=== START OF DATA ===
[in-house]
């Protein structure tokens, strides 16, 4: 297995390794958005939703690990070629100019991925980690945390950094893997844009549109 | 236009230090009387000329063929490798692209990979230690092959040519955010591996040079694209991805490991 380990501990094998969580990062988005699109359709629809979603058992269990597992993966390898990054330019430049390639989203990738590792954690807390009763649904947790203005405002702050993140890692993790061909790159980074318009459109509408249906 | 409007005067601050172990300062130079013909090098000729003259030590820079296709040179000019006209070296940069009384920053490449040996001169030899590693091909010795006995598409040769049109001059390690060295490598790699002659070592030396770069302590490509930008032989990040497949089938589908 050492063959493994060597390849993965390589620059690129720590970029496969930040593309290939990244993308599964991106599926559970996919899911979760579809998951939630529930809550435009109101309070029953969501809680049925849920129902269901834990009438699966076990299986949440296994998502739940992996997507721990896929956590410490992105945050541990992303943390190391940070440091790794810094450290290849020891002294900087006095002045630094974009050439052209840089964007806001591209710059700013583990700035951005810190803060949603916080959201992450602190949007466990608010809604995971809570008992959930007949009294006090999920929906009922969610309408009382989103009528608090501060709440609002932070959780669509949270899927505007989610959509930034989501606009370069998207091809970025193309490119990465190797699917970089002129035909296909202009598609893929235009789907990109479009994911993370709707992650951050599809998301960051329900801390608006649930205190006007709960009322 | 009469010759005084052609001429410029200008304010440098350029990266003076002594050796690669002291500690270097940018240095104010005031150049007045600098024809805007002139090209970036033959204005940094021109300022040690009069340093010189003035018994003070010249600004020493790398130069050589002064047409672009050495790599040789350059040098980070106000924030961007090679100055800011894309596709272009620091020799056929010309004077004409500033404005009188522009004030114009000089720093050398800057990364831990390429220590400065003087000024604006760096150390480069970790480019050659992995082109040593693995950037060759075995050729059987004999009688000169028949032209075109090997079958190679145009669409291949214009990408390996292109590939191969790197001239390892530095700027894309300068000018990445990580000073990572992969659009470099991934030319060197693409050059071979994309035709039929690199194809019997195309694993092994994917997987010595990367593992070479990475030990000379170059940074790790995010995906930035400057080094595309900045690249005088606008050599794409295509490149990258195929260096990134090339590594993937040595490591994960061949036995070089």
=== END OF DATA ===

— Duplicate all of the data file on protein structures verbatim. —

[in-house]
């Protein structure tokens, strides 16, 4: 297995390794958005939703690990070629100019991925980690945390950094893997844009549109 | 236009230090009387000329063929490798692209990979230690092959040519955010591996040079694209991805490991 380990501990094998969580990062988005699109359709629809979603058992269990597992993966390898990054330019430049390639989203990738590792954690807390009763649904947790203005405002702050993140890692993790061909790159980074318009459109509408249906 | 409007005067601050172990300062130079013909090098000729003259030590820079296709040179000019006209070296940069009384920053490449040996001169030899590693091909010795006995598409040769049109001059390690060295490598790699002659070592030396770069302590490509930008032989990040497949089938589908 050492063959493994060597390849993965390589620059690129720590970029496969930040593309290939990244993308599964991106599926559970996919899911979760579809998951939630529930809550435009109101309070029953969501809680049925849920129902269901834990009438699966076990299986949440296994998502739940992996997507721990896929956590410490992105945050541990992303943390190391940070440091790794810094450290290849020891002294900087006095002045630094974009050439052209840089964007806001591209710059700013583990700035951005810190803060949603916080959201992450602190949007466990608010809604995971809570008992959930007949009294006090999920929906009922969610309408009382989103009528608090501060709440609002932070959780669509949270899927505007989610959509930034989501606009370069998207091809970025193309490119990465190797699917970089002129035909296909202009598609893929235009789907990109479009994911993370709707992650951050599809998301960051329900801390608006649930205190006007709960009322 | 009469010759005084052609001429410029200008304010440098350029990266003076002594050796690669002291500690270097940018240095104010005031150049007045600098024809805007002139090209970036033959204005940094021109300022040690009069340093010189003035018994003070010249600004020493790398130069050589002064047409672009050495790599040789350059040098980070106000924030961007090679100055800011894309596709272009620091020799056929010309004077004409500033404005009188522009004030114009000089720093050398800057990364831990390429220590400065003087000024604006760096150390480069970790480019050659992995082109040593693995950037060759075995050729059987004999009688000169028949032209075109090997079958190679145009669409291949214009990408390996292109590939191969790197001239390892530095700027894309300068000018990445990580000073990572992969659009470099991934030319060197693409050059071979994309035709039929690199194809019997195309694993092994994917997987010595990367593992070479990475030990000379170059940074790790995010995906930035400057080094595309900045690249005088606008050599794409295509490149990258195929260096990134090339590594993937040595490591994960061949036995070089």